Net closing on ex-Kyrgyz president Atambayev

Net closing on ex-Kyrgyz president Atambayev
Atambayev seen addressing the media not long before he was succeeded by Jeenbekov, the election of whom he supported.
By bne IntelliNews June 18, 2019

A Kyrgyz commission of 12 parliamentarians on June 17 indicted ex-President Almazbek Atambayev on nine counts of corruption in a move that could mean he will be stripped of his immunity from prosecution.

Kyrgyz legislation allowing for the prosecution of former heads of state came into force last month immediately after Atambayev stepped down from the leadership of the Social Democratic Party of Kyrgyzstan (SDPK).

Atambayev became locked in a power struggle with his successor and former ally Sooranbai Jeenbekov over control of the SDPK and influence in Kyrgyz politics. Upon his election in 2017, Jeenbekov was widely seen as likely to turn into a puppet president in the hands of Atambayev. Their relationship took an antagonistic turn after Atambayev re-entered the limelight of politics as head of the SDPK in 2018 and publicly criticised Jeenbekov for failing to deal with a major winter power outage. This prompted a long-running crackdown on Atambayev’s allies and a rift within the SDPK. The conflict eventually led to the signing into law of the bill to strip former presidents of immunity for "especially serious crimes” by Jeenbekov in May.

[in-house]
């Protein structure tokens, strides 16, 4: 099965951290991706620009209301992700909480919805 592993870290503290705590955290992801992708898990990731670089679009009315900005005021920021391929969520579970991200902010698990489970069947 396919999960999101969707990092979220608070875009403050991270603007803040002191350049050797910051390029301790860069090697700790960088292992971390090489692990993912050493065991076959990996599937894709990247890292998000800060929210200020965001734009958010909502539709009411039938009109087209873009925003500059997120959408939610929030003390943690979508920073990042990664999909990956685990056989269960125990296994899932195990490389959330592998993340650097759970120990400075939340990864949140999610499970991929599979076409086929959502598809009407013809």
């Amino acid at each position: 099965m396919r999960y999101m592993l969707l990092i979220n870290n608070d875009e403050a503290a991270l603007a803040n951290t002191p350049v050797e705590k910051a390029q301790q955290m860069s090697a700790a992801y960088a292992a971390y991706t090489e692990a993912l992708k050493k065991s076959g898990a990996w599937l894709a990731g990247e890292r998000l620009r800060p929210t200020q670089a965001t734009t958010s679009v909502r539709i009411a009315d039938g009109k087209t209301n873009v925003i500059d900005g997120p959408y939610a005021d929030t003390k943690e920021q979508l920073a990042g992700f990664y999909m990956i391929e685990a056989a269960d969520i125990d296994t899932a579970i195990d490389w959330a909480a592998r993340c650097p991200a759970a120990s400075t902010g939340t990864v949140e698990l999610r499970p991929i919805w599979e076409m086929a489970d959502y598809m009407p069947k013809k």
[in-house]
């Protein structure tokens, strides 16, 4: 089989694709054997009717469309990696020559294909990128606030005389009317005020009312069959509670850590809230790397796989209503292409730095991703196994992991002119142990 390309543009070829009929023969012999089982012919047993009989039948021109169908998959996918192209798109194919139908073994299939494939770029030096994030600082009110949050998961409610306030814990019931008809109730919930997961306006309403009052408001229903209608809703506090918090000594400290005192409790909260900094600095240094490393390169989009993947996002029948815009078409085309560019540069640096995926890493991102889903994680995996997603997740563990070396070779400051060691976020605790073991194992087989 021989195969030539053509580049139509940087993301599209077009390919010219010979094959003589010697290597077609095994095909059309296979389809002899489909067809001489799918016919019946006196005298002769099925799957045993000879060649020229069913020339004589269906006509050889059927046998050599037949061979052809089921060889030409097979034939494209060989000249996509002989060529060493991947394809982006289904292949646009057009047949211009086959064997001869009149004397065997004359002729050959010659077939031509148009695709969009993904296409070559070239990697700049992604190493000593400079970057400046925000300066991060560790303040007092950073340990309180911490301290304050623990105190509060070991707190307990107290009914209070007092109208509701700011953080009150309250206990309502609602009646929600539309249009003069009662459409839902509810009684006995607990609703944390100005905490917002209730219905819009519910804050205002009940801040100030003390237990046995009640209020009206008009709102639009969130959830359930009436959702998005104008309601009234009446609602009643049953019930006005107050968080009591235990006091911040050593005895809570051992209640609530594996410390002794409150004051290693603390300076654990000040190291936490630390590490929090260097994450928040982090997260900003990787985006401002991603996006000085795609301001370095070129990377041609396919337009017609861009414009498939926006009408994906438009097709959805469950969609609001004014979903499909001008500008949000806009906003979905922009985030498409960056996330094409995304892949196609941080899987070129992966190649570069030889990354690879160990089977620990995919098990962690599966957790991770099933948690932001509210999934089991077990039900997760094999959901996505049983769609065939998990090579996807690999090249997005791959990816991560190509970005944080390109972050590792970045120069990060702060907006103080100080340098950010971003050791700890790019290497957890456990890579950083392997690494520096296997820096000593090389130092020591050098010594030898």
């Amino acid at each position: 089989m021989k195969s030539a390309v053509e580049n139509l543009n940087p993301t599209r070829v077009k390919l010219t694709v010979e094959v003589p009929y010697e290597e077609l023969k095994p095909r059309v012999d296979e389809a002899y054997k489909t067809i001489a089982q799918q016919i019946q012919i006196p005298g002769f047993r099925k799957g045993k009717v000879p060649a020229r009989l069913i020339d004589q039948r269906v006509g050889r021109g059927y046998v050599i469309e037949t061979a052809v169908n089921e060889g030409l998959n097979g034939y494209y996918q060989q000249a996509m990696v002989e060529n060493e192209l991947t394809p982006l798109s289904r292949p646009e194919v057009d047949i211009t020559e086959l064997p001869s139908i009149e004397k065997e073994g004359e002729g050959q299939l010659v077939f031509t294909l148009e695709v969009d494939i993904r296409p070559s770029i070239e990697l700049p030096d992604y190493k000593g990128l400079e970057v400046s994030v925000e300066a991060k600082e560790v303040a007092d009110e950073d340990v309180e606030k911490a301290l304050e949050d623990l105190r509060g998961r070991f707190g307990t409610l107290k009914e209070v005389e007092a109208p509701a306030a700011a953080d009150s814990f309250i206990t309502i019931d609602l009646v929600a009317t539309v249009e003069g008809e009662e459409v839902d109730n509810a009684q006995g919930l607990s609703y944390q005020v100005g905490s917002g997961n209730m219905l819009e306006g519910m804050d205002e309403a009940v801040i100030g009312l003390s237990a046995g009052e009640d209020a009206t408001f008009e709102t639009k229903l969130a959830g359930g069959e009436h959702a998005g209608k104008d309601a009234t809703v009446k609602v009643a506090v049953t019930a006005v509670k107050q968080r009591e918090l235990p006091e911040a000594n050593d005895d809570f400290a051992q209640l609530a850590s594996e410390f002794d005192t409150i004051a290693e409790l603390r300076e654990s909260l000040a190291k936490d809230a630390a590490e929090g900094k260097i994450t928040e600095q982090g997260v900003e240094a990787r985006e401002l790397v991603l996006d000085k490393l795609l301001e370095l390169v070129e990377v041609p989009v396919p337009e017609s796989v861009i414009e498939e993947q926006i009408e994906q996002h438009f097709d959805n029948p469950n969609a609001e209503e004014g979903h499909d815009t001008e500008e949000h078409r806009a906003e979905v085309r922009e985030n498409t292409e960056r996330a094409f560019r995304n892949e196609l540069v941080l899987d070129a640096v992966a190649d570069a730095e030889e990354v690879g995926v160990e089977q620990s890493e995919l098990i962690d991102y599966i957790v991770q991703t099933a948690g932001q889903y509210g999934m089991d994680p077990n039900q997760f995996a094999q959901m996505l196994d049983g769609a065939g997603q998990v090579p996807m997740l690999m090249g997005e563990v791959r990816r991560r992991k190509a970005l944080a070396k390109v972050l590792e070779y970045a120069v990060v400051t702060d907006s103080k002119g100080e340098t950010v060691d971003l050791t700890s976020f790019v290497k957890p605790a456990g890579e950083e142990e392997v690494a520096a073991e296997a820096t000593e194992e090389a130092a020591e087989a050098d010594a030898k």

60 lawmakers sign petition
The parliamentary commission was formed after 60 lawmakers signed a petition accusing Atambayev of multiple alleged crimes of corruption, including supposedly usurping power while in office.

To strip an ex-president of immunity, parliament is required to file charges with the prosecutor-general's office against the former leader. Parliament can then strip him of immunity, if the nation’s top lawyer finds grounds for parliament’s charges.

Meanwhile, Atambayev has launched a fightback by issuing a formal complaint via Kyrgyzstan’s Military Prosecutor's Office. In it, he blames the State Committee for National Security (UKMK) for bugging his office. The move might be an attempt to prevent any information obtained on him by the UKMK from being used against him in his upcoming battle against the parliamentary commission’s allegations.

Kyrgyzstan, due to the two post-Soviet Union revolutions it has been through and crackdowns mounted against the SDPK’s rivals after the 2017 presidential elections, is widely seen as a politically volatile nation. If Atambayev’s prosecution is successful, the case could lead to an even more toxic political atmosphere. That might especially be true at the end of Jeenbekov’s term of office, when it will be his turn to step down and potentially face some degree of paranoia that he will be pursued by his successor.